Another Yearling Bear!

On Sunday, August 31st, vacationers in Gatlinburg saw an injured, young bear. They reported it to ABR and to TWRA, and after checking for the most likely area for a trap, the TWRA Biologist set the trap and a smartphone-connected trail cam. She returned at dusk to check the trap and reset it. After two days, the little bear entered the trap and ABR was contacted.

The yearling bear, 18 months old, is very thin.

She also had obvious injuries.

Curator Coy and Executive Director Dana Dodd went to pick up the little bear.

 

Although she was injured, the little yearling put up a fight, and Coy had to secure the trap.

She is Bear #361 for ABR, and her nickname as she joins Clan Bear is Heather, for the hardy (and lovely) flower that grows in Scotland.

On arrival at the UT College of Veterinary Medicine, Heather Bear was sedated before being removed from the trap.

She had multiple injuries caused by attacks from one or more animals, and these had to be cleaned and stitched. Fortunately, there was no sign of infection.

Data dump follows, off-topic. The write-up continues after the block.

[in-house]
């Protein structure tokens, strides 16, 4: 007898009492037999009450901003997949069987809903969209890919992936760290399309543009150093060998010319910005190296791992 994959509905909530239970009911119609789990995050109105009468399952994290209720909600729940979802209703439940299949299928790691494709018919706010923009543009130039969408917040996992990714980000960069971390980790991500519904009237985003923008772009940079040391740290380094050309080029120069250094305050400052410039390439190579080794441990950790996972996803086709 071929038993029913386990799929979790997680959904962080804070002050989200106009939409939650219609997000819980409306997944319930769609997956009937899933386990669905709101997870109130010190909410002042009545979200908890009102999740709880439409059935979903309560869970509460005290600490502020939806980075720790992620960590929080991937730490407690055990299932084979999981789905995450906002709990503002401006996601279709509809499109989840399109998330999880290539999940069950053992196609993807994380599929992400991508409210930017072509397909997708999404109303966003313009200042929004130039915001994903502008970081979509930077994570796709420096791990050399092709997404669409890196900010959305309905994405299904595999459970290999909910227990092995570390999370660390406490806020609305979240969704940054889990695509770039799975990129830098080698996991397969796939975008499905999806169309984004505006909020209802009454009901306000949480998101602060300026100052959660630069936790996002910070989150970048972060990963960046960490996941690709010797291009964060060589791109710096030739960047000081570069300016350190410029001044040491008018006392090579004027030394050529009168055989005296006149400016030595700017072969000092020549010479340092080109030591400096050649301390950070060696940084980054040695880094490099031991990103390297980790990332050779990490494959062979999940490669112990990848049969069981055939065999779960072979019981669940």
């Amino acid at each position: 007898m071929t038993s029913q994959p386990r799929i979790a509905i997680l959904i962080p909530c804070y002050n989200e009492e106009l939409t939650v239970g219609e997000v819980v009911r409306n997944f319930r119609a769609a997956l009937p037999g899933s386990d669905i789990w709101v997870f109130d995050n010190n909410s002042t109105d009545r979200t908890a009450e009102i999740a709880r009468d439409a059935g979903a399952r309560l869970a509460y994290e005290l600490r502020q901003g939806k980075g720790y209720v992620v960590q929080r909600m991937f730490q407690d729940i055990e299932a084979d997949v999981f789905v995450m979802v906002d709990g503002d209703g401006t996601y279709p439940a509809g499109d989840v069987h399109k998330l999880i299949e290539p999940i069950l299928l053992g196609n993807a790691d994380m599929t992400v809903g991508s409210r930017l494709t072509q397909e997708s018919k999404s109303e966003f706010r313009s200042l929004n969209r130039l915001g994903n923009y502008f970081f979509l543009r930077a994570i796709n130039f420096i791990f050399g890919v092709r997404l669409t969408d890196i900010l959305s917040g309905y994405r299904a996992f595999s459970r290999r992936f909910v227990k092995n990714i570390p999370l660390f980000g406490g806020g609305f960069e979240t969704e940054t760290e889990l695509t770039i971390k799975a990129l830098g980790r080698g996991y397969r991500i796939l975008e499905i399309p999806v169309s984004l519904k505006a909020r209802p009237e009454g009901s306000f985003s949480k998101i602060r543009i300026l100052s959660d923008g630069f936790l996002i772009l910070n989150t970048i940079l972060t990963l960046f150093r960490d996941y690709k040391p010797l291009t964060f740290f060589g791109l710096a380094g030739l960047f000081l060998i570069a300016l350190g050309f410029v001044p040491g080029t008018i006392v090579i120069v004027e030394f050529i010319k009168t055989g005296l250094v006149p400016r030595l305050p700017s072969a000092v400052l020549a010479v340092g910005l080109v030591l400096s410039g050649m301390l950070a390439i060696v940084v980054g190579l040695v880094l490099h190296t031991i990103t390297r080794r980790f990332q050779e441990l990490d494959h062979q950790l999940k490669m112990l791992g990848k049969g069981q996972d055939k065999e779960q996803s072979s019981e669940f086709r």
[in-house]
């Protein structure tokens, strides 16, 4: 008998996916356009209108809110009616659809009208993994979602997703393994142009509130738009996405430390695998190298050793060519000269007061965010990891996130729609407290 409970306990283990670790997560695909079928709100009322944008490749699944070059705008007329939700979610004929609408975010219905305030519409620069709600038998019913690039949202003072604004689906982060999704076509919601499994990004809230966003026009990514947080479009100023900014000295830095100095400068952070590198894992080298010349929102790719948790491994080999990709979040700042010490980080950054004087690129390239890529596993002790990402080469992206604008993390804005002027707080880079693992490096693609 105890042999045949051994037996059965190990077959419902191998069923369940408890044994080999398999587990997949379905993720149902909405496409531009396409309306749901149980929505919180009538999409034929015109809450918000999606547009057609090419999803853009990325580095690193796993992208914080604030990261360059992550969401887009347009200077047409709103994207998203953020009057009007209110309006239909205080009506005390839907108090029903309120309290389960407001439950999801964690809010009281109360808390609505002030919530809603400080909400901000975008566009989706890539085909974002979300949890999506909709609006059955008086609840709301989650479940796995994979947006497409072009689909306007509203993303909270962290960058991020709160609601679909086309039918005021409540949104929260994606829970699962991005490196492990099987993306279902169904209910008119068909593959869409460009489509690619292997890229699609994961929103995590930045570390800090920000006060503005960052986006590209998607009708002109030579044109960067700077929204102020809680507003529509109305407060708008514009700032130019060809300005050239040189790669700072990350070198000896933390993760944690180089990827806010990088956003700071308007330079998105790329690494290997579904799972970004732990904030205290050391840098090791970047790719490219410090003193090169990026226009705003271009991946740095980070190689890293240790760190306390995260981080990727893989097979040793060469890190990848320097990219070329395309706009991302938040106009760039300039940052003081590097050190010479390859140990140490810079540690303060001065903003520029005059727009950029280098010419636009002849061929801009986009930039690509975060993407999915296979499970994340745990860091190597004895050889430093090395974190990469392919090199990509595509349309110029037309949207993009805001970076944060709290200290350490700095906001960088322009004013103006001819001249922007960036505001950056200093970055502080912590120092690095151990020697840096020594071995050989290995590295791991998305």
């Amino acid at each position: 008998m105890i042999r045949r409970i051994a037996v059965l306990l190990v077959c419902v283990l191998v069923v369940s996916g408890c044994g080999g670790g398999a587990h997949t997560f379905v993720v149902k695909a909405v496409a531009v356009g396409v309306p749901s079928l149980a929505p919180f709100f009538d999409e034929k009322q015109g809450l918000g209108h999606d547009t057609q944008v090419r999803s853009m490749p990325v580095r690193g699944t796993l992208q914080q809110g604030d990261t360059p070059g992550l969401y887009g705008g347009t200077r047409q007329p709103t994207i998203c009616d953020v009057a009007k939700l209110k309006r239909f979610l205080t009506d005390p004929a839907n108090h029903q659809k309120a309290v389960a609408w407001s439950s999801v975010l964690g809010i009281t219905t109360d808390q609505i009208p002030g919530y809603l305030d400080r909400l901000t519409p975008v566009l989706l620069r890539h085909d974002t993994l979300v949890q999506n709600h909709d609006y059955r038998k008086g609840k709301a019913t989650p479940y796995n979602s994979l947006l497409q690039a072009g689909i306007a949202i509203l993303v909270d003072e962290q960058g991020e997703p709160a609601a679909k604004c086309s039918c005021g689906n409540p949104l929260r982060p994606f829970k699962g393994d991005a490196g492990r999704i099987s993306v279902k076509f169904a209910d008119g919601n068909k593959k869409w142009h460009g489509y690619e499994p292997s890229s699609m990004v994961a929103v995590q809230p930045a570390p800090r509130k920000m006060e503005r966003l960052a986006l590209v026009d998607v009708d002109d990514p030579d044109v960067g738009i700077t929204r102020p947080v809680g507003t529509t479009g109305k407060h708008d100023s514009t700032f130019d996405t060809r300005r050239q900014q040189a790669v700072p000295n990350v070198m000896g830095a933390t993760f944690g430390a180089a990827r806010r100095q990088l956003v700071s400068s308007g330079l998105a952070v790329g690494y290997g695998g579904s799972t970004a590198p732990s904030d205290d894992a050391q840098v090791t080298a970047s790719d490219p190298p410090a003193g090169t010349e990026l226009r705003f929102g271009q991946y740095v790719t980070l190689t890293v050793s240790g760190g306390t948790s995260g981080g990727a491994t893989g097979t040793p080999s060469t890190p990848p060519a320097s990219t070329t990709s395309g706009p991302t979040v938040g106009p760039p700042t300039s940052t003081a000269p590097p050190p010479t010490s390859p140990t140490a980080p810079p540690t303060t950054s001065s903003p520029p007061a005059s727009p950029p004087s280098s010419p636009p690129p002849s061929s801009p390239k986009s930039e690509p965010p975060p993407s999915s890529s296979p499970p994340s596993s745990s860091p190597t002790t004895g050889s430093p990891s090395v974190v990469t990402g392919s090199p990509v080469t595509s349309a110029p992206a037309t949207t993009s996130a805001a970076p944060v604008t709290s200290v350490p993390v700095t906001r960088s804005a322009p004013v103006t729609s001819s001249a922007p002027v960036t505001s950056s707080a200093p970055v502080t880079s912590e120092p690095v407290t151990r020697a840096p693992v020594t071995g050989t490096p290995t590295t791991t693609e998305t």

Heather’s injuries were cleaned and stitched, and she was given a long-lasting antibiotic as well as the usual anti-worm treatment. When she was weighed, it was found that she weighs 52.8 pounds, not as much as she should.

She is now residing in the Recovery Center at ABR, in two rooms that have ceilings that can be lowered to prohibit climbing. The worst of her injuries are on her hip and under her right arm, so the vets want her restricted from climbing for at least a week. As we know, climbing is instinctive to cubs and yearlings, so this will be a real challenge.

One of Heather’s rooms in the Recovery Center.

The other room, with ceiling lowered to prohibit climbing.

On her first night at ABR, she ate two meals and left “tips” (scat) for the curators. These were good signs.

Then, Heather Bear slept on the soft bed. After all she had been through, it must have been comforting. The vets are cautiously optimistic, and we are hopeful that this little bear will make a successful recovery. Watch this space.

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